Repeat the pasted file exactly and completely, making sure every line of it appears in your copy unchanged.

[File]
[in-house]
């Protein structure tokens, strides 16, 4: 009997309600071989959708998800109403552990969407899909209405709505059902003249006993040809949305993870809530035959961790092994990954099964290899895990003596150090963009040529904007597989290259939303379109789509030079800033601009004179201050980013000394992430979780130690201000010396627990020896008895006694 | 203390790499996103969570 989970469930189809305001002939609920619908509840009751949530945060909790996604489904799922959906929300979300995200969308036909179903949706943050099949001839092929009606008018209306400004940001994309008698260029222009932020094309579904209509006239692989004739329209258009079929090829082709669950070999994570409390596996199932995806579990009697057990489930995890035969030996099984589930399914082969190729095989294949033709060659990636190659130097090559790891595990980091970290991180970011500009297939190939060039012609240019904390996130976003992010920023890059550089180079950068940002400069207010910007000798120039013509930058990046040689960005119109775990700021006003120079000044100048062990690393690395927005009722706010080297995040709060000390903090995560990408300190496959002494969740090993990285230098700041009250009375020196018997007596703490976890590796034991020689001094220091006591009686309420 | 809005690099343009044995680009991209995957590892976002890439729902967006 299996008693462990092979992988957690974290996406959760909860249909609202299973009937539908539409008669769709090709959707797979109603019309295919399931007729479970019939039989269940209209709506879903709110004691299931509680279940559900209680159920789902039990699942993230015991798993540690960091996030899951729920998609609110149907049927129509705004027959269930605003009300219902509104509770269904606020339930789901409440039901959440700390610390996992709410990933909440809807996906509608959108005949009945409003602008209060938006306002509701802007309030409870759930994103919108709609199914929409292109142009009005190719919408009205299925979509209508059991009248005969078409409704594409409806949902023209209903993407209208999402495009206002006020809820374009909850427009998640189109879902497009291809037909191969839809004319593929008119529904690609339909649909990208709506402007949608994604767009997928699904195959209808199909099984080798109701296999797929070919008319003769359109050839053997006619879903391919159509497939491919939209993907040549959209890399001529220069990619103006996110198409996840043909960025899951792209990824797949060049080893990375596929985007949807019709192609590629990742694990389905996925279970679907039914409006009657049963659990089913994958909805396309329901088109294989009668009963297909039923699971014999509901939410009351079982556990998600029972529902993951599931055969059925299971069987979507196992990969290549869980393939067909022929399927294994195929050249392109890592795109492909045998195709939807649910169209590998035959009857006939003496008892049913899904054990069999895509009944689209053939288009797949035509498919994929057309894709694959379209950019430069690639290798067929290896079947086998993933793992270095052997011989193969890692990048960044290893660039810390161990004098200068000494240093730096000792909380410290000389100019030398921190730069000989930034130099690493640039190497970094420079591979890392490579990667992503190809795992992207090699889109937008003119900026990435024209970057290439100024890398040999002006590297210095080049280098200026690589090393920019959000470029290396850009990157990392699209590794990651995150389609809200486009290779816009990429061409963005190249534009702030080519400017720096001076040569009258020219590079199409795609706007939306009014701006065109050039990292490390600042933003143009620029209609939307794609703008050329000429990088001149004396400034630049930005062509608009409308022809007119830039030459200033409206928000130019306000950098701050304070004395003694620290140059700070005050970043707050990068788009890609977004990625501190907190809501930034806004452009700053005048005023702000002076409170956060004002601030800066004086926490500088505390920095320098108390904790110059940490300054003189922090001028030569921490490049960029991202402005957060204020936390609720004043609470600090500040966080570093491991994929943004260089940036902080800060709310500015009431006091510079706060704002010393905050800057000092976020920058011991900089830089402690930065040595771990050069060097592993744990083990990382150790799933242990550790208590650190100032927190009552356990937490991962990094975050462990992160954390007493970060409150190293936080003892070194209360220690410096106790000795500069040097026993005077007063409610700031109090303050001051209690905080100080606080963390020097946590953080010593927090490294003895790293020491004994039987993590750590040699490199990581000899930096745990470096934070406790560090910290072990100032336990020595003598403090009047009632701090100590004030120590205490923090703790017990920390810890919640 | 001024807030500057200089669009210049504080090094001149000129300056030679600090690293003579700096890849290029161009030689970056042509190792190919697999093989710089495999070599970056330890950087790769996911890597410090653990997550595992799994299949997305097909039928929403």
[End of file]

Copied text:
[in-house]
């Protein structure tokens, strides 16, 4: 009997309600071989959708998800109403552990969407899909209405709505059902003249006993040809949305993870809530035959961790092994990954099964290899895990003596150090963009040529904007597989290259939303379109789509030079800033601009004179201050980013000394992430979780130690201000010396627990020896008895006694 | 203390790499996103969570 989970469930189809305001002939609920619908509840009751949530945060909790996604489904799922959906929300979300995200969308036909179903949706943050099949001839092929009606008018209306400004940001994309008698260029222009932020094309579904209509006239692989004739329209258009079929090829082709669950070999994570409390596996199932995806579990009697057990489930995890035969030996099984589930399914082969190729095989294949033709060659990636190659130097090559790891595990980091970290991180970011500009297939190939060039012609240019904390996130976003992010920023890059550089180079950068940002400069207010910007000798120039013509930058990046040689960005119109775990700021006003120079000044100048062990690393690395927005009722706010080297995040709060000390903090995560990408300190496959002494969740090993990285230098700041009250009375020196018997007596703490976890590796034991020689001094220091006591009686309420 | 809005690099343009044995680009991209995957590892976002890439729902967006 299996008693462990092979992988957690974290996406959760909860249909609202299973009937539908539409008669769709090709959707797979109603019309295919399931007729479970019939039989269940209209709506879903709110004691299931509680279940559900209680159920789902039990699942993230015991798993540690960091996030899951729920998609609110149907049927129509705004027959269930605003009300219902509104509770269904606020339930789901409440039901959440700390610390996992709410990933909440809807996906509608959108005949009945409003602008209060938006306002509701802007309030409870759930994103919108709609199914929409292109142009009005190719919408009205299925979509209508059991009248005969078409409704594409409806949902023209209903993407209208999402495009206002006020809820374009909850427009998640189109879902497009291809037909191969839809004319593929008119529904690609339909649909990208709506402007949608994604767009997928699904195959209808199909099984080798109701296999797929070919008319003769359109050839053997006619879903391919159509497939491919939209993907040549959209890399001529220069990619103006996110198409996840043909960025899951792209990824797949060049080893990375596929985007949807019709192609590629990742694990389905996925279970679907039914409006009657049963659990089913994958909805396309329901088109294989009668009963297909039923699971014999509901939410009351079982556990998600029972529902993951599931055969059925299971069987979507196992990969290549869980393939067909022929399927294994195929050249392109890592795109492909045998195709939807649910169209590998035959009857006939003496008892049913899904054990069999895509009944689209053939288009797949035509498919994929057309894709694959379209950019430069690639290798067929290896079947086998993933793992270095052997011989193969890692990048960044290893660039810390161990004098200068000494240093730096000792909380410290000389100019030398921190730069000989930034130099690493640039190497970094420079591979890392490579990667992503190809795992992207090699889109937008003119900026990435024209970057290439100024890398040999002006590297210095080049280098200026690589090393920019959000470029290396850009990157990392699209590794990651995150389609809200486009290779816009990429061409963005190249534009702030080519400017720096001076040569009258020219590079199409795609706007939306009014701006065109050039990292490390600042933003143009620029209609939307794609703008050329000429990088001149004396400034630049930005062509608009409308022809007119830039030459200033409206928000130019306000950098701050304070004395003694620290140059700070005050970043707050990068788009890609977004990625501190907190809501930034806004452009700053005048005023702000002076409170956060004002601030800066004086926490500088505390920095320098108390904790110059940490300054003189922090001028030569921490490049960029991202402005957060204020936390609720004043609470600090500040966080570093491991994929943004260089940036902080800060709310500015009431006091510079706060704002010393905050800057000092976020920058011991900089830089402690930065040595771990050069060097592993744990083990990382150790799933242990550790208590650190100032927190009552356990937490991962990094975050462990992160954390007493970060409150190293936080003892070194209360220690410096106790000795500069040097026993005077007063409610700031109090303050001051209690905080100080606080963390020097946590953080010593927090490294003895790293020491004994039987993590750590040699490199990581000899930096745990470096934070406790560090910290072990100032336990020595003598403090009047009632701090100590004030120590205490923090703790017990920390810890919640 | 001024807030500057200089669009210049504080090094001149000129300056030679600090690293003579700096890849290029161009030689970056042509190792190919697999093989710089495999070599970056330890950087790769996911890597410090653990997550595992799994299949997305097909039928929403």